• Pupils in Key Stage 2 are taught explicit reading lessons 4-5 times a week; these lessons follow a typical format and classes have a single class text that they read each half term in its entirety – we do not read extracts from books. All pupils read the class text in a shared-reading approach to learning, derived from the research Reading Reconsidered and the Education Endowment Foundation.


  • Our texts have been purposefully and thoughtfully chosen carefully chosen to provide engaging, culturally-rich texts incorporating a balance of fiction, non-fiction and poetry, all of which is designed to inspire a love of reading within our pupils and expose pupils to rich and challenging texts they may not choose to read themselves. Our texts link to our thematic curriculum map wherever possible, and texts are used widely across the curriculum to support learning.



Each Key Stage 2 reading lesson follows a clear lessons structure:


  1. Quickfire Retrieval Quiz: Having read some or all of a book, the goal of the retrieval quiz is to activate and reinforce carefully chosen prior knowledge through a range of simple questions that provide the teacher with an opportunity to check for understanding and to ensure a base level of understanding to build upon moving forwards, guarding against “gist reads”.
  2. Explicit Vocabulary Instruction: At the start of each lesson pupils take part in an explicit vocabulary teaching period during which they learn and apply new language. Teachers carefully choose tier-2 vocabulary either from the text or thematically linked to it. Pupils in KS2 use this time to develop their understanding of new vocabulary and demonstrate this through written application, providing opportunities to write early in each session. This section of the lesson is used to support pupils in developing their word meaning and skills associated with this so that they are able to become more independent and fluent readers and gain greater understanding of the text they are reading, which is often more challenging than those they can read themselves. This language is placed on each class’s vocabulary wall to be referred to regularly.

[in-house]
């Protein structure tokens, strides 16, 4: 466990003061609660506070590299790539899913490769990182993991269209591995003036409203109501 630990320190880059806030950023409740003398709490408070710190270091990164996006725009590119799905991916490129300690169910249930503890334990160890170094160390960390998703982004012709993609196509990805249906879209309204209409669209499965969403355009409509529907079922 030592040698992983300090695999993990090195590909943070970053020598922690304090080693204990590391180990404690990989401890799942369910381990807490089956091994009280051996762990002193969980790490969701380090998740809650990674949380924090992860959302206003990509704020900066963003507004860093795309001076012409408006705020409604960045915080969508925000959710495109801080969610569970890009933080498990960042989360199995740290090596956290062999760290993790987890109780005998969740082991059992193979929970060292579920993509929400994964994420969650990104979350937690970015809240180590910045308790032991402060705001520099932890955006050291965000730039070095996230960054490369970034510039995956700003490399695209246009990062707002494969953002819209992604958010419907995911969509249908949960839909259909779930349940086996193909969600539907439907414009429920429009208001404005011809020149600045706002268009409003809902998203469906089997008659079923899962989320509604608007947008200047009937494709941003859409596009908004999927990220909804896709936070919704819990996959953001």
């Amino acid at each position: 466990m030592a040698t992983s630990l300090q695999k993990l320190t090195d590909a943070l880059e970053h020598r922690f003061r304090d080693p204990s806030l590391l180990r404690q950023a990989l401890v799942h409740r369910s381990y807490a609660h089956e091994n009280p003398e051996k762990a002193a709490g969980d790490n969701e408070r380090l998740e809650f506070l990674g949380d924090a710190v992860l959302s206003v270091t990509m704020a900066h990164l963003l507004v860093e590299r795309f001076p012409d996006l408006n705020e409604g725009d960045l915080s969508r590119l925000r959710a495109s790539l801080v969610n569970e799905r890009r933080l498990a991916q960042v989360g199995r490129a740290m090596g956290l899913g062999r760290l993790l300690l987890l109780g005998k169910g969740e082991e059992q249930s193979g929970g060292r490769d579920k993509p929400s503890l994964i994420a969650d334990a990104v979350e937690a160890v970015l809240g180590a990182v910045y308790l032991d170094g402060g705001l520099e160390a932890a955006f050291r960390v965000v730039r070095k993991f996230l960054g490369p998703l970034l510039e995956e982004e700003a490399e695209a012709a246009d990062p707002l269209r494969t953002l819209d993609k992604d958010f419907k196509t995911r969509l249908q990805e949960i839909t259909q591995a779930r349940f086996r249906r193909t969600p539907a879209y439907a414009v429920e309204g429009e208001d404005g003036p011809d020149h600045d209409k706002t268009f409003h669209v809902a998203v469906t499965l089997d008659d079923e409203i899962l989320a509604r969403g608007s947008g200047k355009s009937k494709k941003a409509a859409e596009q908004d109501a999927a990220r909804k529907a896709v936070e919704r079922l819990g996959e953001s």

3. Shared Reading: During this stage of the lesson, teachers model reading fluency and prosody to the class while the pupils actively follow the same text. Pupils will engage in shared reading through techniques such as choral, paired or echo reading. By using shared reading in every lesson, teachers model to pupils how to use tone and expression as well as building phonemic connections. Reading Theatre lessons focus on developing fluency whilst providing opportunities for pupils to develop their speaking and listening skills through activities linked to the book.
  4. Close Reads: During key parts of a text, teachers may use close reads to explore in depth meaning and provide pupils with opportunities to determine authorial intent.
  5. Comprehension/skill modelling/discussion: The teacher will usually draw on close reads to model or teach comprehension skills following a shared read. This skill will be drawn from the reading progression of skills and knowledge document.
  6. Independent Application Task: This time is an opportunity for pupils to apply their reading skills and make connections between reading, oracy and writing. This activity can take many forms such as drama, hot seating, written responses and theme maps.